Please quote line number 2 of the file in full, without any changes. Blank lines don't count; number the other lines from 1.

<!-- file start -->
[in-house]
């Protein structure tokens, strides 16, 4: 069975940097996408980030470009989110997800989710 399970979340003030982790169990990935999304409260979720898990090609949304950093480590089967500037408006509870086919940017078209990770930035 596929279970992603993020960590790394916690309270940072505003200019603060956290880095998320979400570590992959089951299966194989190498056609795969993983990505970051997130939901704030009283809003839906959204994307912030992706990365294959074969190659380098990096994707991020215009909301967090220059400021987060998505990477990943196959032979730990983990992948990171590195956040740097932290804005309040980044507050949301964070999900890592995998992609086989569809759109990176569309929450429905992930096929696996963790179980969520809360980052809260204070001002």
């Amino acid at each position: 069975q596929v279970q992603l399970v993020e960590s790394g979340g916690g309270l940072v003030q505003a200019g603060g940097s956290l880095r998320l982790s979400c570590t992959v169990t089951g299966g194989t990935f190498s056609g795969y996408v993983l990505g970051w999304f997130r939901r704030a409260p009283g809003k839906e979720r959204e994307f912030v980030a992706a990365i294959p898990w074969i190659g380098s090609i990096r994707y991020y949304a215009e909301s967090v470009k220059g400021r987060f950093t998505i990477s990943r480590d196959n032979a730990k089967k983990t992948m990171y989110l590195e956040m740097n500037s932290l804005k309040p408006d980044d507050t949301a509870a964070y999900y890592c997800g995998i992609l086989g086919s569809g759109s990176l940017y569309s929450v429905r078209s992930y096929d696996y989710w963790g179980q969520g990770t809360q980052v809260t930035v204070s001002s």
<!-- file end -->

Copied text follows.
């Protein structure tokens, strides 16, 4: 069975940097996408980030470009989110997800989710 399970979340003030982790169990990935999304409260979720898990090609949304950093480590089967500037408006509870086919940017078209990770930035 596929279970992603993020960590790394916690309270940072505003200019603060956290880095998320979400570590992959089951299966194989190498056609795969993983990505970051997130939901704030009283809003839906959204994307912030992706990365294959074969190659380098990096994707991020215009909301967090220059400021987060998505990477990943196959032979730990983990992948990171590195956040740097932290804005309040980044507050949301964070999900890592995998992609086989569809759109990176569309929450429905992930096929696996963790179980969520809360980052809260204070001002």